Edge Environment’s monthly ‘Make More Good’ donation sends $300 to a worthy cause nominated by a staff member. In July 2021, Edge’s Consultant, Iris Caballero, chose Isla Urbana to be the recipient.
Around 7 years ago, I watched an award-winning documentary (H2Omx) about water availability and supply in Mexico City, a place which was founded not next to but on a lake and where it rains “14% more than the famously soggy London”. In the documentary, Isla Urbana, an organisation that aims to promote sustainable water development, presents a solution to the water problem in Mexico. I loved the organisation’s purpose as well as their passion and genuine willingness to help those in need.
That’s why I chose them as the recipient of this month’s Make More Good donation.
Just to give more background on the scale of the issue, in Mexico City alone, around 18% of the population (that is almost 4 million people) lack adequate water services. The problem is complex: unsustainable water management practices have put Mexico City at risk of running out of water:
- Mexico City has 22 million inhabitants which means a very large water requirement.
- Rainwater is rarely collected; around 66% of the water consumed is extracted from the aquifers at a speed that allows less than a 50% recharge, which not only causes the current shortage, but it is quickly depleting the remaining water resources.
- Due to the city being built on a lake and the large volume of water extraction, it is sinking around 40cm every year, increasing the risk of damage to infrastructure and contamination of water supplies, which could cause a water pollution crisis.
- This also increases the risk of floods and other related events.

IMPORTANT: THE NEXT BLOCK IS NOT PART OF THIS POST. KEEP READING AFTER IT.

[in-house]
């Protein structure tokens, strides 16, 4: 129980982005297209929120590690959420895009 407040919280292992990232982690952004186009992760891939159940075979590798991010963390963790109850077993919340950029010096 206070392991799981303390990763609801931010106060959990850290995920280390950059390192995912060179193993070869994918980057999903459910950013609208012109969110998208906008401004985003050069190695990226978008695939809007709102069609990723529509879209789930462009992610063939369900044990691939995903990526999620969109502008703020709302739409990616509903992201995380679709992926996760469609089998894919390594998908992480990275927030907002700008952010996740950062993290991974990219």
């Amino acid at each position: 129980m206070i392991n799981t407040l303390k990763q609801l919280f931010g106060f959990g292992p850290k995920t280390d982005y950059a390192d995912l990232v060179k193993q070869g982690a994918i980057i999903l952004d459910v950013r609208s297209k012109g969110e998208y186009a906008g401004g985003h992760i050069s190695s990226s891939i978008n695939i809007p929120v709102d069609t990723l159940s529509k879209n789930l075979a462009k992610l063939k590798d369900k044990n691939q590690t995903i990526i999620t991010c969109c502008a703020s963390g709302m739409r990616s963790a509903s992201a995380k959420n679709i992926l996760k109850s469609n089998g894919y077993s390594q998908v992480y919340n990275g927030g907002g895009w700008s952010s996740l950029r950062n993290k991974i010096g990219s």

- Adding to the problem is the lack of sufficient water treatment plants and the frequent leaks in the distribution system that cause a 40% loss, making it the city in the world with the highest demand for water (300 litres per inhabitant).
- Finally, the water extracted from the aquifers is not always suitable for consumption, as it has been shown to have an increase in its concentration of metals.
The problem extends to the rest of Mexico, in which 35% of the population (that’s 44 million people), don’t have daily access to a water supply, and almost 3 million don’t have access at all. This proportion of the population are normally groups that are already vulnerable and segregated.
It seems unreal, with all these facts mentioned above, that not enough rainwater is being captured.
Fortunately, Isla Urbana helps low income families install rainwater harvesting systems to enable families to have sustainable access to water. In 12 years, Isla Urbana has helped over 21,000 families (or 100,000 people) and is currently harvesting over a billion litres of water per year. In 2021, Isla Urbana has expanded its operations to work in Chile, Brazil, Panama and Honduras.
Thanks Edge, for supporting this amazing organisation and helping them keeping up with their great work.
Thanks for reading!